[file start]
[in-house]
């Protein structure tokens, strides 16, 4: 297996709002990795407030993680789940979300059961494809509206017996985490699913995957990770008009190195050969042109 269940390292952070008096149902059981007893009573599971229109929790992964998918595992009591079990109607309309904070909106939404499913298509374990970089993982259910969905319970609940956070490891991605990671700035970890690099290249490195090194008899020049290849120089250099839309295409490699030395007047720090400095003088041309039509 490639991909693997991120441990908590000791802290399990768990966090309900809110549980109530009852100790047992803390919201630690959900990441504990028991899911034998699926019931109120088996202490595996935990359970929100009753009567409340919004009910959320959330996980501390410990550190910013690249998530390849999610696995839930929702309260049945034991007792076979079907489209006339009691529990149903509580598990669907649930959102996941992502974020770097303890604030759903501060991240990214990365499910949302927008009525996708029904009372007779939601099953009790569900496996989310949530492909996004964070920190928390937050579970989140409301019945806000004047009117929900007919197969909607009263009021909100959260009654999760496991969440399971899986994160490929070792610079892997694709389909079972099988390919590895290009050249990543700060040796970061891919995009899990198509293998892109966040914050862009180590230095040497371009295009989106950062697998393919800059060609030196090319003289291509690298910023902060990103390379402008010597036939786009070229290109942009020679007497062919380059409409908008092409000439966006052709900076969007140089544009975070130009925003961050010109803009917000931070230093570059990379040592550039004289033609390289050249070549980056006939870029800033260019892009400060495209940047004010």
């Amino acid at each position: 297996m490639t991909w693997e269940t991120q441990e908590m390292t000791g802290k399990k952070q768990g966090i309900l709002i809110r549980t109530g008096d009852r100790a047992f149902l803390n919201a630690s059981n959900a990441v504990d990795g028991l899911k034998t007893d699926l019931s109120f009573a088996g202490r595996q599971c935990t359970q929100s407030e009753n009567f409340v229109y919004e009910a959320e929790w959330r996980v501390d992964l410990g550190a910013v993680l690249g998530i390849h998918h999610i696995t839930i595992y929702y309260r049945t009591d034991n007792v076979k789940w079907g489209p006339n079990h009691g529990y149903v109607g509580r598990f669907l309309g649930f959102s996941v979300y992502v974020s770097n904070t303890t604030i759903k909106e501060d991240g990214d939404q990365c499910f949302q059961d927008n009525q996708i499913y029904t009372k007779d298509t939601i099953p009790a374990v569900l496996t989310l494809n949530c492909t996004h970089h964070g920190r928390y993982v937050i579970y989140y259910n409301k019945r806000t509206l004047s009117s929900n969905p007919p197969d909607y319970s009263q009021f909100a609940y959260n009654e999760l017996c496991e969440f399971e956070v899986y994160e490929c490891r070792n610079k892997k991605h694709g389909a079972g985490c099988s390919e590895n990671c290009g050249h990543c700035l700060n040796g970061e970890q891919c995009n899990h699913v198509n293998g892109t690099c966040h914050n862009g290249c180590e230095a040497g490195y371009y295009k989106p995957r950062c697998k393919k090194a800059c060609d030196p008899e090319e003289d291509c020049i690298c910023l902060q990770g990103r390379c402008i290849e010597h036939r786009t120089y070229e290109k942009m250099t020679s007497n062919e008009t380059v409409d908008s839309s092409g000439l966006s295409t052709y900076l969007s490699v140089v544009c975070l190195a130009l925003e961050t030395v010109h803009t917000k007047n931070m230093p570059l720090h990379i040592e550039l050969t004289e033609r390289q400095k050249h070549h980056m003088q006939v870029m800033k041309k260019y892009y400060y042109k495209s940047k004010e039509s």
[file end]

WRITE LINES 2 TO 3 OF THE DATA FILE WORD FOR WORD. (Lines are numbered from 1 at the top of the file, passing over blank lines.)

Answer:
């Protein structure tokens, strides 16, 4: 297996709002990795407030993680789940979300059961494809509206017996985490699913995957990770008009190195050969042109 269940390292952070008096149902059981007893009573599971229109929790992964998918595992009591079990109607309309904070909106939404499913298509374990970089993982259910969905319970609940956070490891991605990671700035970890690099290249490195090194008899020049290849120089250099839309295409490699030395007047720090400095003088041309039509 490639991909693997991120441990908590000791802290399990768990966090309900809110549980109530009852100790047992803390919201630690959900990441504990028991899911034998699926019931109120088996202490595996935990359970929100009753009567409340919004009910959320959330996980501390410990550190910013690249998530390849999610696995839930929702309260049945034991007792076979079907489209006339009691529990149903509580598990669907649930959102996941992502974020770097303890604030759903501060991240990214990365499910949302927008009525996708029904009372007779939601099953009790569900496996989310949530492909996004964070920190928390937050579970989140409301019945806000004047009117929900007919197969909607009263009021909100959260009654999760496991969440399971899986994160490929070792610079892997694709389909079972099988390919590895290009050249990543700060040796970061891919995009899990198509293998892109966040914050862009180590230095040497371009295009989106950062697998393919800059060609030196090319003289291509690298910023902060990103390379402008010597036939786009070229290109942009020679007497062919380059409409908008092409000439966006052709900076969007140089544009975070130009925003961050010109803009917000931070230093570059990379040592550039004289033609390289050249070549980056006939870029800033260019892009400060495209940047004010």
């Amino acid at each position: 297996m490639t991909w693997e269940t991120q441990e908590m390292t000791g802290k399990k952070q768990g966090i309900l709002i809110r549980t109530g008096d009852r100790a047992f149902l803390n919201a630690s059981n959900a990441v504990d990795g028991l899911k034998t007893d699926l019931s109120f009573a088996g202490r595996q599971c935990t359970q929100s407030e009753n009567f409340v229109y919004e009910a959320e929790w959330r996980v501390d992964l410990g550190a910013v993680l690249g998530i390849h998918h999610i696995t839930i595992y929702y309260r049945t009591d034991n007792v076979k789940w079907g489209p006339n079990h009691g529990y149903v109607g509580r598990f669907l309309g649930f959102s996941v979300y992502v974020s770097n904070t303890t604030i759903k909106e501060d991240g990214d939404q990365c499910f949302q059961d927008n009525q996708i499913y029904t009372k007779d298509t939601i099953p009790a374990v569900l496996t989310l494809n949530c492909t996004h970089h964070g920190r928390y993982v937050i579970y989140y259910n409301k019945r806000t509206l004047s009117s929900n969905p007919p197969d909607y319970s009263q009021f909100a609940y959260n009654e999760l017996c496991e969440f399971e956070v899986y994160e490929c490891r070792n610079k892997k991605h694709g389909a079972g985490c099988s390919e590895n990671c290009g050249h990543c700035l700060n040796g970061e970890q891919c995009n899990h699913v198509n293998g892109t690099c966040h914050n862009g290249c180590e230095a040497g490195y371009y295009k989106p995957r950062c697998k393919k090194a800059c060609d030196p008899e090319e003289d291509c020049i690298c910023l902060q990770g990103r390379c402008i290849e010597h036939r786009t120089y070229e290109k942009m250099t020679s007497n062919e008009t380059v409409d908008s839309s092409g000439l966006s295409t052709y900076l969007s490699v140089v544009c975070l190195a130009l925003e961050t030395v010109h803009t917000k007047n931070m230093p570059l720090h990379i040592e550039l050969t004289e033609r390289q400095k050249h070549h980056m003088q006939v870029m800033k041309k260019y892009y400060y042109k495209s940047k004010e039509s």